High liquidity in stock market set to fade: analysts
Taipei, March 1 (CNA) The high liquidity that has given a big boost to shares in Taiwan in recent months could fade as Treasury bill yields in the United States climb, analysts said Monday.
The fundamentals of many companies listed on Taiwan's stock market, in particular in the high-tech sector, remain sound, however, and should lend support to their share prices even as liquidity goes down, analysts said.
Chou Chun-hung (周俊宏), fund manager of the CTBC Taiwan Small-cap Fund, told CNA that rising U.S. treasury yields sent ripples through the markets in the United States and in turn affected other markets, including Taiwan.
The yield of the benchmark 10-year U.S. treasury bills hit as high as 1.61 percent at one point Thursday, its highest level since February 2020, before falling to around 1.41 percent on Friday.
On Friday, the Taiex, the Taiwan Stock Exchange's main weighted index, plunged 3.03 percent to close at the day's low of 15,953.80 after foreign institutional investors sold a net NT$94.41 billion (US$3.34 billion) in shares, the highest foreign institutional net sell ever in a single day.
For the week, the Taiex lost 2.37 percent, with Taiwan Semiconductor Manufacturing Co. (TSMC), the most heavily weighted stock in the market, falling 6.55 percent as rising U.S. treasury yields hurt stocks such as TSMC that have high earnings to price ratios.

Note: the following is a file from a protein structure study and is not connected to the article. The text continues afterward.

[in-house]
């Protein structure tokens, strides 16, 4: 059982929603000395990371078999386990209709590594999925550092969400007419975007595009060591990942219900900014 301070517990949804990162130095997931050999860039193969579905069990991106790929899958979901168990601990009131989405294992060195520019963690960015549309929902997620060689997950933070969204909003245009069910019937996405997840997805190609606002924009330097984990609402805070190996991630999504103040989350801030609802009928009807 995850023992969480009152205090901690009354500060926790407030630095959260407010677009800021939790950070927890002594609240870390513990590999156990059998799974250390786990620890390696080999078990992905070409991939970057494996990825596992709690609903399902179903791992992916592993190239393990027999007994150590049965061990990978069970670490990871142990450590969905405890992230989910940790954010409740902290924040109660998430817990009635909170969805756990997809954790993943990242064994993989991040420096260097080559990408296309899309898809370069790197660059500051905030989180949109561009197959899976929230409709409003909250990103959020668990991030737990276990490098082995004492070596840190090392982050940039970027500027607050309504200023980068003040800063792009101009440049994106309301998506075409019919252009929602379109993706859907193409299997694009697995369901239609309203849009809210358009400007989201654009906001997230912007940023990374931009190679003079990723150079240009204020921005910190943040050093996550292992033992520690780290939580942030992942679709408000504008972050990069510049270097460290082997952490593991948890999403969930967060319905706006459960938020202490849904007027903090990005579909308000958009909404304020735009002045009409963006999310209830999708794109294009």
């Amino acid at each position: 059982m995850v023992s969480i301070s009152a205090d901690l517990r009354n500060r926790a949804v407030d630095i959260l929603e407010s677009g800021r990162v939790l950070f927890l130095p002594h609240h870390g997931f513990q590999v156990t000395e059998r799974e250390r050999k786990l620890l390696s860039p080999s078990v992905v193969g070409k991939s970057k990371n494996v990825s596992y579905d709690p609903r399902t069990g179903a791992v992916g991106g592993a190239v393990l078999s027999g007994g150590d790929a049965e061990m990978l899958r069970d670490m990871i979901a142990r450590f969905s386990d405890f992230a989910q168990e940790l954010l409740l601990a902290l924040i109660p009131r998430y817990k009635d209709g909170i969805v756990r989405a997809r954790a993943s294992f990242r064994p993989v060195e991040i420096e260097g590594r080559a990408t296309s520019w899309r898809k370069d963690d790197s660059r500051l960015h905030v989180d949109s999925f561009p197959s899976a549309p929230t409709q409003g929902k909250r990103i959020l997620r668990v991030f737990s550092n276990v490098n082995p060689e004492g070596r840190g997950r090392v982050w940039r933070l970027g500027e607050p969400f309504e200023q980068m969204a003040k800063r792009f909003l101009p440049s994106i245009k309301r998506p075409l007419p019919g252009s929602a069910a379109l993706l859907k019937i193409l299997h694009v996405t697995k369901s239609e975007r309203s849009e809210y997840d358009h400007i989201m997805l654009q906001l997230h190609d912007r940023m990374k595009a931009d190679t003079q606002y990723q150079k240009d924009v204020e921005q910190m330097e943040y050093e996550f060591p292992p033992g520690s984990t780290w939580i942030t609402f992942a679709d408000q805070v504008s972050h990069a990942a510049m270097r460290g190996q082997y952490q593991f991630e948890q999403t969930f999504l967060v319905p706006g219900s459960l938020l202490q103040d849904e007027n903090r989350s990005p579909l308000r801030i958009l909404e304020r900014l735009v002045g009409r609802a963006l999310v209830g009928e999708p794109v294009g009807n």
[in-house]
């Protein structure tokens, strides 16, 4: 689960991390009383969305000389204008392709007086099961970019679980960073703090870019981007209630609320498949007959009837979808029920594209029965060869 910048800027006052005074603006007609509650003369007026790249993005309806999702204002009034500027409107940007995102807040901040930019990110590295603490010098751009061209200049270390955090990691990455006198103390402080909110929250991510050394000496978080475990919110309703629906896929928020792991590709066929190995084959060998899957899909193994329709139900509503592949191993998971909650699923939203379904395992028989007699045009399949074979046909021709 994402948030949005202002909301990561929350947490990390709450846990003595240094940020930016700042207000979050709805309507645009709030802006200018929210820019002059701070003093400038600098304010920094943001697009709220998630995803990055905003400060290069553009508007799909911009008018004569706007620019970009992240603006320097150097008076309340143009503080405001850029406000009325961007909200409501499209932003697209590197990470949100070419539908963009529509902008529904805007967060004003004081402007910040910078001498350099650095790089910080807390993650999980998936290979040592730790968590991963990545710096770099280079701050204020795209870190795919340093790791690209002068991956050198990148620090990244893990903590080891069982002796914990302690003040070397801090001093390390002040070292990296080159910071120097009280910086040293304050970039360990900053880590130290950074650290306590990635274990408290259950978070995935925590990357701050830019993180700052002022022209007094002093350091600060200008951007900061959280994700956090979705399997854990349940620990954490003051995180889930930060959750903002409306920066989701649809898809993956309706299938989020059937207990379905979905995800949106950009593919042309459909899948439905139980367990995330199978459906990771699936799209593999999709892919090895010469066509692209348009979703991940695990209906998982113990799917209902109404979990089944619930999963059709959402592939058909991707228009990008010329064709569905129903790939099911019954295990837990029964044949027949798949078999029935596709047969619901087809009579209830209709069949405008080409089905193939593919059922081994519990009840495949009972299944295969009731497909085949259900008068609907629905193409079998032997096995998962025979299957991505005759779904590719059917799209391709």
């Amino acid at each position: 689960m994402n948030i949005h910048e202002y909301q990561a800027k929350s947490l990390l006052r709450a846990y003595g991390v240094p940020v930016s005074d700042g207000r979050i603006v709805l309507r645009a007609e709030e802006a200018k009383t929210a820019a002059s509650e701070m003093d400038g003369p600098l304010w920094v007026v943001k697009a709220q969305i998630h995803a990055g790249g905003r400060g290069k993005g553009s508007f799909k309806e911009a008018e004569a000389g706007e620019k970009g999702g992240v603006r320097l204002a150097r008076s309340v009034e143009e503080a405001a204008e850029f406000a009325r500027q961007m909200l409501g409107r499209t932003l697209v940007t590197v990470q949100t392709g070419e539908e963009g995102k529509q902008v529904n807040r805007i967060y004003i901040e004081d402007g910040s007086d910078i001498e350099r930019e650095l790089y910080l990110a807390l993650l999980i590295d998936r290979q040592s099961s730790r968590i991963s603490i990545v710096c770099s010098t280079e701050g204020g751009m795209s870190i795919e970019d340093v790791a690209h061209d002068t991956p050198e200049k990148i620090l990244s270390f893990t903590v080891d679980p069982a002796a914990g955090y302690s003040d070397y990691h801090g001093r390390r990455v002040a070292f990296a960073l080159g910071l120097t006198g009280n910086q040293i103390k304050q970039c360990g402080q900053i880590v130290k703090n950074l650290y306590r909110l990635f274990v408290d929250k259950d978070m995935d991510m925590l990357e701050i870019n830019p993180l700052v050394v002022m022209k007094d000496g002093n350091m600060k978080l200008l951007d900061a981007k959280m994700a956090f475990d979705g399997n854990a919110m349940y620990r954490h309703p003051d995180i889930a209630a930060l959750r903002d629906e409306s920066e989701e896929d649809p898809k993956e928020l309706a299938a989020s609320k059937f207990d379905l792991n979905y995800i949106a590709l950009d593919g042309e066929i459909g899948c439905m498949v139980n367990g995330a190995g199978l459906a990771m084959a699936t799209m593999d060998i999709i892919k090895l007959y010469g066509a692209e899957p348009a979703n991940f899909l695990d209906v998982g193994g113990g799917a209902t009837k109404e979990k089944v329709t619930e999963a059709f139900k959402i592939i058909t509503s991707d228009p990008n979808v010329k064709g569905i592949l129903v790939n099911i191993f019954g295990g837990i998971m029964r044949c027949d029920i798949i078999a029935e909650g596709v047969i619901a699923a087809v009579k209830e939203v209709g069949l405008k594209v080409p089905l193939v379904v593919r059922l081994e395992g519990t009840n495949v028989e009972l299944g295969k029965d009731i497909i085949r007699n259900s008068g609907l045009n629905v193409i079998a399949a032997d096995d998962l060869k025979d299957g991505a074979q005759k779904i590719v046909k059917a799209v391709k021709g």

The Dow Jones Industrial Average fell 1.5 percent and the tech-heavy Nasdaq index dropped 0.6 percent on Friday after Taiwan's stock market closed. For the week, the Dow lost 1.8 percent, and the Nasdaq tumbled 4.9 percent amid volatility in the U.S. bond market.
Chou said it will be hard for Taiwan's markets to calm down if markets in the U.S. become more volatile.
Echoing Chou, Yeh Hsien-wen (葉獻文), fund manager of the Prudential Financial High Growth Fund, said the rising U.S. Treasury yields have led many investors to move out of stocks and into bonds, reducing the liquidity in the stock market.
In addition, concerns over inflation have been on the rise, Yeh said, and such fears could lead major central banks around the world to tighten monetary policy, which would deal another blow to stock markets.
Yeh, however, remained upbeat about corporate earnings in the local tech sector in 2021 as global supply from pure play wafer foundry operators, such as TSMC, remains tight as new tech applications emerge.
Producers of passive electronics components including multi-layer ceramic capacitors (MLCC), dynamic random access memory (DRAM) chipmakers and flat panel suppliers are also seeing rising demand, which will strengthen their profitability this year.
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